Dynamics and Materials Physics of Fault Rupture and Glacial Processes

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Dynamics and Materials Physics of Fault Rupture and Glacial Processes

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Title: Dynamics and Materials Physics of Fault Rupture and Glacial Processes
Author: Platt, John Daniel
Citation: Platt, John Daniel. 2015. Dynamics and Materials Physics of Fault Rupture and Glacial Processes. Doctoral dissertation, Harvard University, Graduate School of Arts & Sciences.
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Abstract: This thesis focuses on two main topics, the physics governing how faults rapidly weaken during an earthquake and the thermal and mechanical structure of ice stream shear margins. The common theme linking these two projects is the desire to understand how the complicated interactions between stress and temperature control deformation and failure. All of the problems in this thesis are attacked using a combination of analytic and numerical methods, and the interplay between these two approaches provides a powerful way to understand the different physical balances that dominate in different regimes. We also use aspects of materials science to understand how the often complicated rheologies are controlled by underlying physical phenomena such as melting, phase transitions, diffusion, and dislocation motion. With regards to fault mechanics, we begin by showing how co-seismic weakening mechanisms driven by elevated pore fluid pressures lead to micron-scale strain localization during an earthquake. We solve for the localized zone thickness for a range of fault temperatures, test these predictions using numerical simulations, and show how the onset of localization accelerates fault weakening. Next we present the first solutions to account for thermal decomposition reactions during a dynamic rupture, showing that the activation of thermal decomposition may lead to a larger slip duration and total slip. Finally we present a new set of experiments studying flash heating of serpentinite, highlighting the dependence of friction on normal stress and the presence of gouge, and producing the first model to explain the hysteresis commonly observed in flash heating experiments. With regards to ice stream shear margins, we begin by extending the work of Perol and Rice [2011] to study the formation of temperate ice in shear margins, and quantify the total melt that may be generated within the shear margins. We conclude by investigating how the presence of such a channel alters the stress on and strength of the undeforming bed in the shear margin, showing that the transition from a deforming to an undeforming bed across a channel is stable when the water flux in the channel exceeds a critical value.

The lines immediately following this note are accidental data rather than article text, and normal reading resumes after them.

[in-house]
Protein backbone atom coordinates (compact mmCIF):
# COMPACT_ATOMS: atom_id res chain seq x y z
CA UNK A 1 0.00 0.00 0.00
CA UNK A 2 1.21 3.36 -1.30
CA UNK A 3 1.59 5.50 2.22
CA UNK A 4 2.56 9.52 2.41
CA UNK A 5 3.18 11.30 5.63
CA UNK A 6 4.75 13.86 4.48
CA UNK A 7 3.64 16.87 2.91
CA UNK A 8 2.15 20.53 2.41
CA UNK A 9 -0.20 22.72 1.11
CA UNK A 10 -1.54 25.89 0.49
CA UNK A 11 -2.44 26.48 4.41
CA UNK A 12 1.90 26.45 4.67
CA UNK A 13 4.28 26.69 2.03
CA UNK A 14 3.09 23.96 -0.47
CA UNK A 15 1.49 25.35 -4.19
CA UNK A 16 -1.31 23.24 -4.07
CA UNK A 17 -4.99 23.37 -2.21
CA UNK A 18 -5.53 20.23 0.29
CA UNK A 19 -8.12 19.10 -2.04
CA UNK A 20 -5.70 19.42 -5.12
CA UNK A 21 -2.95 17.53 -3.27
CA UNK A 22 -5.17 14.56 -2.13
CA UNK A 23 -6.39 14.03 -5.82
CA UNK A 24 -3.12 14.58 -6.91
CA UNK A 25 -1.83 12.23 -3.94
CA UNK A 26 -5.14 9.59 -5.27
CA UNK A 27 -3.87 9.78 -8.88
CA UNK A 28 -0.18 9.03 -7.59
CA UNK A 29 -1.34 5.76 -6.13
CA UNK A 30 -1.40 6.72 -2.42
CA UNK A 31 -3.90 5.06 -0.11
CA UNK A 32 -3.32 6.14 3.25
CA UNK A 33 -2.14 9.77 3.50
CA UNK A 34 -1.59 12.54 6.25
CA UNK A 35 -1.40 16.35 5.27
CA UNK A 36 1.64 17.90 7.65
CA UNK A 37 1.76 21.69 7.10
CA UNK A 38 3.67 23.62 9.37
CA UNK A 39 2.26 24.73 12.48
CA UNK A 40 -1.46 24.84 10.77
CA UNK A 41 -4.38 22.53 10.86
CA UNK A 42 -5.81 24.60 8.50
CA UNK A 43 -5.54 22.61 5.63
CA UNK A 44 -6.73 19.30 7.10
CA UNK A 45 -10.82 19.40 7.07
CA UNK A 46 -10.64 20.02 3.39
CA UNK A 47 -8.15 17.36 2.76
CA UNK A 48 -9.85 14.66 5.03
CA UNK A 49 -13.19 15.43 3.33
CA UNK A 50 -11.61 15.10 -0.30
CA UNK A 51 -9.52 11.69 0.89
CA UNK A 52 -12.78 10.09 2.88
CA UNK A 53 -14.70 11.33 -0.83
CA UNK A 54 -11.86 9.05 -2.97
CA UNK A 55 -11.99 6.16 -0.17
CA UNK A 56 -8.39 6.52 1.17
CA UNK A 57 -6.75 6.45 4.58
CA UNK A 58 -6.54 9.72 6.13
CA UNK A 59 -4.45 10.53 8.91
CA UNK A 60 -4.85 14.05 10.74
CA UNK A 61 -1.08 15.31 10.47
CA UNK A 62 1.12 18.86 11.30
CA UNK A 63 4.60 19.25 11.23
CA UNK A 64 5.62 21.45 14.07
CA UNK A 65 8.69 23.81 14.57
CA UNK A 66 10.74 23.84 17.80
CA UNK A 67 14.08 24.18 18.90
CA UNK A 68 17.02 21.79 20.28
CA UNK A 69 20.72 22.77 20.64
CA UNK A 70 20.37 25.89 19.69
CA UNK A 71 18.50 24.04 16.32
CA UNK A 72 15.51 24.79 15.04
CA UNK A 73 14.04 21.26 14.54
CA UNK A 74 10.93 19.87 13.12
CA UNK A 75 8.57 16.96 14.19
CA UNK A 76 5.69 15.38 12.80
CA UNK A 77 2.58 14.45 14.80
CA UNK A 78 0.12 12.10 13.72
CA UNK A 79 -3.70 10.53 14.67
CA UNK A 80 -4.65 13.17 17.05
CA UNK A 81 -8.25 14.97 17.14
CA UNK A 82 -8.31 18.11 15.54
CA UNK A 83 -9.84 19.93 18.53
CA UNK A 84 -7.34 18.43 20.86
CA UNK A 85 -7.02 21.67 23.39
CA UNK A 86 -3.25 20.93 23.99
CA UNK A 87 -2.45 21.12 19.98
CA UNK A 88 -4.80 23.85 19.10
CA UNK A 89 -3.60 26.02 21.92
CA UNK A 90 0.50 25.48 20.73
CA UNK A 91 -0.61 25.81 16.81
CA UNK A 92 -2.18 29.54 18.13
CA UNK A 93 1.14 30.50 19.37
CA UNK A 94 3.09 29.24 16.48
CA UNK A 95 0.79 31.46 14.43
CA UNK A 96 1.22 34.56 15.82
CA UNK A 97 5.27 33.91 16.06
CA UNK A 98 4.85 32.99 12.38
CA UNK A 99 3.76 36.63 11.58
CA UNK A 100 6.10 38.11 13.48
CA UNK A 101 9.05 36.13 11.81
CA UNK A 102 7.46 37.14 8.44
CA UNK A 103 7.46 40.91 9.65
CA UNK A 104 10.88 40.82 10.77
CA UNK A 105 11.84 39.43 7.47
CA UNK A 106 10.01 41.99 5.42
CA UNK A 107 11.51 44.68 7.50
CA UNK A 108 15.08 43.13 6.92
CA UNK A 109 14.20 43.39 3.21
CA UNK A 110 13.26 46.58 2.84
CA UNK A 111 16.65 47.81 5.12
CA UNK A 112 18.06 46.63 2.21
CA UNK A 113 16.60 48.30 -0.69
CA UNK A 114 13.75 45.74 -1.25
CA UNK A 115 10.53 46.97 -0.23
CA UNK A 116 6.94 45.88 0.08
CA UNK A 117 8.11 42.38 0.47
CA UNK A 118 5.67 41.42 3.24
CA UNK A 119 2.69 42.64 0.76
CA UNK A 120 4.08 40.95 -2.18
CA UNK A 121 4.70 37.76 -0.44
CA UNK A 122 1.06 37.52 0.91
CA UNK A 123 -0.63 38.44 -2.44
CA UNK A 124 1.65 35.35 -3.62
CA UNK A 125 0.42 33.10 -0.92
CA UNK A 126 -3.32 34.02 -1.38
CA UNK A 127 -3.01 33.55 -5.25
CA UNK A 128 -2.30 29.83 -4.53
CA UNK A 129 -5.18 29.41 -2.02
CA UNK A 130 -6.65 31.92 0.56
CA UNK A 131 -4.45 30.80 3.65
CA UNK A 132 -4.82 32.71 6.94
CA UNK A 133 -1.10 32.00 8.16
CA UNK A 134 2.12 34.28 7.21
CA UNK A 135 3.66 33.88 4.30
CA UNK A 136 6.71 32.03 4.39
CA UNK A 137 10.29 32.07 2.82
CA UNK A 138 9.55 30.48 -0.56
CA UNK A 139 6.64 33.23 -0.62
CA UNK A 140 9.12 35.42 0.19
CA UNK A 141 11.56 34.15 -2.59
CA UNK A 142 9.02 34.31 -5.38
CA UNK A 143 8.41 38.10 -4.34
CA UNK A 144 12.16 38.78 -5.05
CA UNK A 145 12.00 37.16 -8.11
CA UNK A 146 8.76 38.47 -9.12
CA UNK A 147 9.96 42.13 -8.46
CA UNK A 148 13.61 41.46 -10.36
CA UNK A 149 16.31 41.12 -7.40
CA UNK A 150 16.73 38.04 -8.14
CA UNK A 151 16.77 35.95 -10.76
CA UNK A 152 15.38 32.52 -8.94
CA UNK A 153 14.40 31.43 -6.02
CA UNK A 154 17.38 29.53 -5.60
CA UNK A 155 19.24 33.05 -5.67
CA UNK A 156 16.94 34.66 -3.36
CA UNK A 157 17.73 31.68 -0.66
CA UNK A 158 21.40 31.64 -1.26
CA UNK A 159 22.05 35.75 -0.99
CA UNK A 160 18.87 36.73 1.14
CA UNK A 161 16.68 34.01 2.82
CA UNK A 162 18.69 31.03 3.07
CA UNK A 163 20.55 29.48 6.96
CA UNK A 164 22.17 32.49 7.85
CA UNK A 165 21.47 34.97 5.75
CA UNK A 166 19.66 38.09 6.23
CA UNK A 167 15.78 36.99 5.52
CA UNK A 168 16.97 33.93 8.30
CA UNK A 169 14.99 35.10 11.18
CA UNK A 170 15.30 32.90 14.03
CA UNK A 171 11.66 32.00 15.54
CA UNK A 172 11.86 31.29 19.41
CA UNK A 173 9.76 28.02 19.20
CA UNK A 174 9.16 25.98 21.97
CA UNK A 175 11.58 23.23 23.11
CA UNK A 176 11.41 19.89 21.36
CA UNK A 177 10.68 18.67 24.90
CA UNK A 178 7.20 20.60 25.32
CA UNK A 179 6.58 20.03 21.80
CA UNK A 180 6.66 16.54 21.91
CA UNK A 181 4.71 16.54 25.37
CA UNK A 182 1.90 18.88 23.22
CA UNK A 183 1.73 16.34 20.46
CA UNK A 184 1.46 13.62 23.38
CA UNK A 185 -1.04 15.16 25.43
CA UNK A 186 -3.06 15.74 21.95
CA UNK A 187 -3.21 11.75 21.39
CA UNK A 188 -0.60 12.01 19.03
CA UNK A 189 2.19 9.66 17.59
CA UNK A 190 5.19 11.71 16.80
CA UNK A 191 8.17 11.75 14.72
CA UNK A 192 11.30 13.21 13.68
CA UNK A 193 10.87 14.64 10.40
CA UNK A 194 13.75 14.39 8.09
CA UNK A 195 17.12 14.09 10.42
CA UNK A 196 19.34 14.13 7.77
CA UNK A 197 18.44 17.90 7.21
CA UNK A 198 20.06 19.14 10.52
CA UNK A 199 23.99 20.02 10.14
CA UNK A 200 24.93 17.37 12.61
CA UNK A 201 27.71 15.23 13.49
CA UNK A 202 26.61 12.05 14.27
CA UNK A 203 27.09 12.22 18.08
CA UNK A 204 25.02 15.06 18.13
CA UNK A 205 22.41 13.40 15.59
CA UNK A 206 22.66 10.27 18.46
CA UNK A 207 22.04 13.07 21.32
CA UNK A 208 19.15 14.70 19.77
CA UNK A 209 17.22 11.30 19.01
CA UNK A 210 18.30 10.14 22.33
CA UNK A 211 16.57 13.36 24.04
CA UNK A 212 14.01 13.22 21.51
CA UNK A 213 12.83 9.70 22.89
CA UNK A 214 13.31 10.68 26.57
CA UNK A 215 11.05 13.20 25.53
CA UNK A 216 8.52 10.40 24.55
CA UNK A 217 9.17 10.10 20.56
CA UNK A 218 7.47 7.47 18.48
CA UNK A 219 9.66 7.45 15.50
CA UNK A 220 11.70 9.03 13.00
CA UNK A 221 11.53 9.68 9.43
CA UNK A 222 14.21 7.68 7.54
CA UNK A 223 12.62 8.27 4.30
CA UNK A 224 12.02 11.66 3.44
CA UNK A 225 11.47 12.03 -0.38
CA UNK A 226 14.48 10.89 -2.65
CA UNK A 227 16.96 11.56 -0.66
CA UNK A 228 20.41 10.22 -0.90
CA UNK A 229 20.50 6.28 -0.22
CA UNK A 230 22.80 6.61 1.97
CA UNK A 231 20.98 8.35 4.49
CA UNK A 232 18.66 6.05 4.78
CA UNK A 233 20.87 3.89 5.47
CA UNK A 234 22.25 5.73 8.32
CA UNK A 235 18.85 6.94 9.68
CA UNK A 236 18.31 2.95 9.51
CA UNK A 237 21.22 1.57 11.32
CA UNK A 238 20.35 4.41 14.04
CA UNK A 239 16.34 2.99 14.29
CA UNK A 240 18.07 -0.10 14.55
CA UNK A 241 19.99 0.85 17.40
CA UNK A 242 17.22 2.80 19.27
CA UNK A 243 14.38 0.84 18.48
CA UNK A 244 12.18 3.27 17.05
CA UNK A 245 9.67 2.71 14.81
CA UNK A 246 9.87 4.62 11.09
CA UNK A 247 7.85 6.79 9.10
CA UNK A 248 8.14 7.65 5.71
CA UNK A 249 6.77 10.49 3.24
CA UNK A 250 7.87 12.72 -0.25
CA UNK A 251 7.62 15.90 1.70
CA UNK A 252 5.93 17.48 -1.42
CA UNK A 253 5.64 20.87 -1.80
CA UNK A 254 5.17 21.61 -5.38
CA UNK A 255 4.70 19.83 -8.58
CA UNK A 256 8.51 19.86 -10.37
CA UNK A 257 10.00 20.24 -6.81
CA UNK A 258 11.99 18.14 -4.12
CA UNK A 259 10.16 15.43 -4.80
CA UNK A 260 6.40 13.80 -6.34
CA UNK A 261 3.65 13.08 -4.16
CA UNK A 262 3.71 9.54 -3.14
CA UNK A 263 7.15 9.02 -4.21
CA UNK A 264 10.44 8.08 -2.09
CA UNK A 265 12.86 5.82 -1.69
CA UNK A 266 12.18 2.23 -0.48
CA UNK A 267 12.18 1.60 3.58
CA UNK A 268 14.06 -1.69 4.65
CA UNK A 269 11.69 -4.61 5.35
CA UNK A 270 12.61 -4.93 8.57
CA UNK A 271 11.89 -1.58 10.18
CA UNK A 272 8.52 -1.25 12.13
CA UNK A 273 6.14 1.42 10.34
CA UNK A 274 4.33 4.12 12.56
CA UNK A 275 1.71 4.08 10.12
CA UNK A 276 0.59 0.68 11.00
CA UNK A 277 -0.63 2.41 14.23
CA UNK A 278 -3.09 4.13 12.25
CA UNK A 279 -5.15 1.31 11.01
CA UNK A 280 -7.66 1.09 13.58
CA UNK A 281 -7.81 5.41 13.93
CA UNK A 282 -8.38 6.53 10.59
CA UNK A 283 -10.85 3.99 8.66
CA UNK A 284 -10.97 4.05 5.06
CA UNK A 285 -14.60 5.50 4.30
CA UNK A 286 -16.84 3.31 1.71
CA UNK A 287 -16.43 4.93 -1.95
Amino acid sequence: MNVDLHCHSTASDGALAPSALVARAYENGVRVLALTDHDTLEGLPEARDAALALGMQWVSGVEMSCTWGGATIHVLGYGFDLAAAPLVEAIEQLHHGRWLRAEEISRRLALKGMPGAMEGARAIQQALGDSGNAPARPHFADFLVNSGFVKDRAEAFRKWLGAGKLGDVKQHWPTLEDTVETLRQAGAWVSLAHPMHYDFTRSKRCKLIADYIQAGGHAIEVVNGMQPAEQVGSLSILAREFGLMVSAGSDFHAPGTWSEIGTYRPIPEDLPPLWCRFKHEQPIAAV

Terms of Use: This article is made available under the terms and conditions applicable to Other Posted Material, as set forth at http://nrs.harvard.edu/urn-3:HUL.InstRepos:dash.current.terms-of-use#LAA
Citable link to this page: http://nrs.harvard.edu/urn-3:HUL.InstRepos:14226054
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